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Lets say I generate 192 bits using some secure PRNG. If I now take first 128 bits is it equivalent of generating 128 bits in the first place?

P.S. More practical application for me is that I need a machineKey for the ASP.NET, I use IIS UI for it and it generates a string that corresponds to 192 bit key used for AES, but since AES 128 is good enough as well, but faster, I want to take only the first 128 bits.

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  • $\begingroup$ You should be OK for that usage, but it is questionable if you see any speed difference (doubly so since many CPU's now sport AES-NI). $\endgroup$
    – Maarten Bodewes
    Commented Feb 3, 2016 at 16:30

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Yes. Although the bit values are not identical per se (even given the same seed) you should use any of the 192 bits to form a 128 bit key - as long as you don't reuse any bits of course.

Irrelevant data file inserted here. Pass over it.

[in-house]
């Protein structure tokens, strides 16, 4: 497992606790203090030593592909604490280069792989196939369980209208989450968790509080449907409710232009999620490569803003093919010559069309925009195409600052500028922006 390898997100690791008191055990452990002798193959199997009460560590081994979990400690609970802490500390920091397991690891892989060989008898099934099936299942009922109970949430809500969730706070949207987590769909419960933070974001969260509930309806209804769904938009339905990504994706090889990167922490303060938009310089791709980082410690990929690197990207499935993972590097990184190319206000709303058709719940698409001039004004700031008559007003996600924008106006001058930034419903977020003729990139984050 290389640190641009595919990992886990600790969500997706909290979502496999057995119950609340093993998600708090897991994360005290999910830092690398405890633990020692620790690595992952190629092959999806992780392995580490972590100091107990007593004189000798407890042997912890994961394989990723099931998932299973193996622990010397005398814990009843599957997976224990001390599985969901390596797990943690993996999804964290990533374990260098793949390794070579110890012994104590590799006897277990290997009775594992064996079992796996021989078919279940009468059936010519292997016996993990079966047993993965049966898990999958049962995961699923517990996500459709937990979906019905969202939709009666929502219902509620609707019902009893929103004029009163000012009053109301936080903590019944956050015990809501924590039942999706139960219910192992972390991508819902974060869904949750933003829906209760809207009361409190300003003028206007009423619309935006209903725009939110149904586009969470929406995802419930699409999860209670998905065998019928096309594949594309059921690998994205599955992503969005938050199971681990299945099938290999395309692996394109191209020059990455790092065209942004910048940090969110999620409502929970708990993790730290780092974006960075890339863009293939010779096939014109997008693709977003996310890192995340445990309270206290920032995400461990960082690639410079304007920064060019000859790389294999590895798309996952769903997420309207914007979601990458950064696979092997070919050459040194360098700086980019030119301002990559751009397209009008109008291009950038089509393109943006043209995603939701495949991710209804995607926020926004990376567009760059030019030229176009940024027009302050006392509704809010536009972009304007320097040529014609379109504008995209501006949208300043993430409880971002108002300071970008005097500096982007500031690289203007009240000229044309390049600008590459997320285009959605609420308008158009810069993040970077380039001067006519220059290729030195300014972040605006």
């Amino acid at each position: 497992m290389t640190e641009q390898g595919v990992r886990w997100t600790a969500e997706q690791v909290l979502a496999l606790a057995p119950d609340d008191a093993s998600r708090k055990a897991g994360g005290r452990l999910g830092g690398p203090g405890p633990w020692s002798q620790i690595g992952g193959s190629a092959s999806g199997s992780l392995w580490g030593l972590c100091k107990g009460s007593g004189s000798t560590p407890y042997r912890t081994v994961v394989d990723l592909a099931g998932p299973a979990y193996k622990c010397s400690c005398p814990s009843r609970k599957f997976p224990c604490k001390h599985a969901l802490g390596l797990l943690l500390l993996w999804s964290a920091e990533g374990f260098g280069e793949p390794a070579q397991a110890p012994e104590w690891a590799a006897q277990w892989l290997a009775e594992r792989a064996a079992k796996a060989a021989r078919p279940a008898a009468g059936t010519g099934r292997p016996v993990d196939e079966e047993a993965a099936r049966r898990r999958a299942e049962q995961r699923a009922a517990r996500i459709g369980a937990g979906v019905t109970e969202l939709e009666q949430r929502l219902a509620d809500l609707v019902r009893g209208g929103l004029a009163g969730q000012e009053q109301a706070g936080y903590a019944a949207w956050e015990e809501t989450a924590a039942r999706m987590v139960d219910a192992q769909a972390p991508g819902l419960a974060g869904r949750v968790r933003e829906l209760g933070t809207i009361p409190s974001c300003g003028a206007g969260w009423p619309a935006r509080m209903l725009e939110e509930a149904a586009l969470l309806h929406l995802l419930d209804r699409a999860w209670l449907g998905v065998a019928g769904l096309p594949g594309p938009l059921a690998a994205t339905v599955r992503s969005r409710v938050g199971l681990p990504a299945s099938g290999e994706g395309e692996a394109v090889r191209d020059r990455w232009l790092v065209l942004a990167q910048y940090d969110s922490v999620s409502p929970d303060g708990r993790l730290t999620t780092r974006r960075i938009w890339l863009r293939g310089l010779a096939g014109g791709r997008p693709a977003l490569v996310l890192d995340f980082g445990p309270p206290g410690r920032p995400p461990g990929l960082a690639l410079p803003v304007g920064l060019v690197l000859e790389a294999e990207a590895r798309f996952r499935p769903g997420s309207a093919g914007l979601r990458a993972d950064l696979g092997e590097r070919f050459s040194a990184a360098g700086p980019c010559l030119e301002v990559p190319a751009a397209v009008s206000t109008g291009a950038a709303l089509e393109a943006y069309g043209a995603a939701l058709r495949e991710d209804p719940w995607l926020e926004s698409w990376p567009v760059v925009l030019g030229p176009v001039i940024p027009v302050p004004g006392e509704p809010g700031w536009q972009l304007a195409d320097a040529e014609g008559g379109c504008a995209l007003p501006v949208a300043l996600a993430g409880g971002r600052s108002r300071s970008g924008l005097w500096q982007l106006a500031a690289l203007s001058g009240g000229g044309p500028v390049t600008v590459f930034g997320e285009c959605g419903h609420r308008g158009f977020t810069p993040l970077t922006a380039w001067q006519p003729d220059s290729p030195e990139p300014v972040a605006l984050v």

If the 128 bits are not secure, then the 192 bits should also not be secure. AES keys consist of bits that are entirely random and thus unrelated, so generating a 192 bit key and then using the leftmost 128 bits should be OK.

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Short answer: Yes. If the PRNG is cryptographically secure and it generates a certain chunk of bits at a time, then any subset of the chunk generated by the PRNG should be just as "random" as the full chunk, but this would depend on the specific implementation of the CSPRNG. For certainty, I would refer to the full documentation of the API you're using. If you're using Microsoft's closed-source .NET CSPRNG, you'll just have to trust them ;-)

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